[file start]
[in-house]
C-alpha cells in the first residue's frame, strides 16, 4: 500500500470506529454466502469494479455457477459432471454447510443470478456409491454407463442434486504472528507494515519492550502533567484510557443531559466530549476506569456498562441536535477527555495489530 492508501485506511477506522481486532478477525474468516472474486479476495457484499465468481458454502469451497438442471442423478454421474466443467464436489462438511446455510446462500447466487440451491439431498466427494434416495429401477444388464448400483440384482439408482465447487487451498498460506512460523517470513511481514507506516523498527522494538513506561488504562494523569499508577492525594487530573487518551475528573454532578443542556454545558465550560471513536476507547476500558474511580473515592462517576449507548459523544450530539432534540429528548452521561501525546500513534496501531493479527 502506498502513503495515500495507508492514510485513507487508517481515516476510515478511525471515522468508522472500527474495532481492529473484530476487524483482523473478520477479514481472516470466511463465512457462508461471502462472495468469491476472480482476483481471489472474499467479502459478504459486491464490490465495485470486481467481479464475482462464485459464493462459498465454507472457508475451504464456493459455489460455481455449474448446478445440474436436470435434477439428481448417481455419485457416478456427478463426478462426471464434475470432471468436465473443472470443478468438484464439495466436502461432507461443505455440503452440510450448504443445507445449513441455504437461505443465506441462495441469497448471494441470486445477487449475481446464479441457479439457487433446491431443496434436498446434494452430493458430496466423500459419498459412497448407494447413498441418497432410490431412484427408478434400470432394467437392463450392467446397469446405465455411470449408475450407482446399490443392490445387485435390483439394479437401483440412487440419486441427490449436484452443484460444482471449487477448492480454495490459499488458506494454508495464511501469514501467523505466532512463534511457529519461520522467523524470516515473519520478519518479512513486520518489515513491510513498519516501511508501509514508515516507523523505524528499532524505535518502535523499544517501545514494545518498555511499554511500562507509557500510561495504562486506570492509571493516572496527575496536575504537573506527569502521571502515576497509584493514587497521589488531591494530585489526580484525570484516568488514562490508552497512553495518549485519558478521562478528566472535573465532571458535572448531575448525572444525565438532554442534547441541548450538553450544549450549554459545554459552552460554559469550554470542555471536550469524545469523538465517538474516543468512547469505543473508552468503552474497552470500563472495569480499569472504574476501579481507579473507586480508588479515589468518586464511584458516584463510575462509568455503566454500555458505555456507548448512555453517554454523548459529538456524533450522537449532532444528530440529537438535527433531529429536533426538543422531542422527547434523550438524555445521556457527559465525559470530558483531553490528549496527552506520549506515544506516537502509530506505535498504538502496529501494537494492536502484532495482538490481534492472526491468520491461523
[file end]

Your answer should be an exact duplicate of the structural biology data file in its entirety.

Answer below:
[in-house]
C-alpha cells in the first residue's frame, strides 16, 4: 500500500470506529454466502469494479455457477459432471454447510443470478456409491454407463442434486504472528507494515519492550502533567484510557443531559466530549476506569456498562441536535477527555495489530 492508501485506511477506522481486532478477525474468516472474486479476495457484499465468481458454502469451497438442471442423478454421474466443467464436489462438511446455510446462500447466487440451491439431498466427494434416495429401477444388464448400483440384482439408482465447487487451498498460506512460523517470513511481514507506516523498527522494538513506561488504562494523569499508577492525594487530573487518551475528573454532578443542556454545558465550560471513536476507547476500558474511580473515592462517576449507548459523544450530539432534540429528548452521561501525546500513534496501531493479527 502506498502513503495515500495507508492514510485513507487508517481515516476510515478511525471515522468508522472500527474495532481492529473484530476487524483482523473478520477479514481472516470466511463465512457462508461471502462472495468469491476472480482476483481471489472474499467479502459478504459486491464490490465495485470486481467481479464475482462464485459464493462459498465454507472457508475451504464456493459455489460455481455449474448446478445440474436436470435434477439428481448417481455419485457416478456427478463426478462426471464434475470432471468436465473443472470443478468438484464439495466436502461432507461443505455440503452440510450448504443445507445449513441455504437461505443465506441462495441469497448471494441470486445477487449475481446464479441457479439457487433446491431443496434436498446434494452430493458430496466423500459419498459412497448407494447413498441418497432410490431412484427408478434400470432394467437392463450392467446397469446405465455411470449408475450407482446399490443392490445387485435390483439394479437401483440412487440419486441427490449436484452443484460444482471449487477448492480454495490459499488458506494454508495464511501469514501467523505466532512463534511457529519461520522467523524470516515473519520478519518479512513486520518489515513491510513498519516501511508501509514508515516507523523505524528499532524505535518502535523499544517501545514494545518498555511499554511500562507509557500510561495504562486506570492509571493516572496527575496536575504537573506527569502521571502515576497509584493514587497521589488531591494530585489526580484525570484516568488514562490508552497512553495518549485519558478521562478528566472535573465532571458535572448531575448525572444525565438532554442534547441541548450538553450544549450549554459545554459552552460554559469550554470542555471536550469524545469523538465517538474516543468512547469505543473508552468503552474497552470500563472495569480499569472504574476501579481507579473507586480508588479515589468518586464511584458516584463510575462509568455503566454500555458505555456507548448512555453517554454523548459529538456524533450522537449532532444528530440529537438535527433531529429536533426538543422531542422527547434523550438524555445521556457527559465525559470530558483531553490528549496527552506520549506515544506516537502509530506505535498504538502496529501494537494492536502484532495482538490481534492472526491468520491461523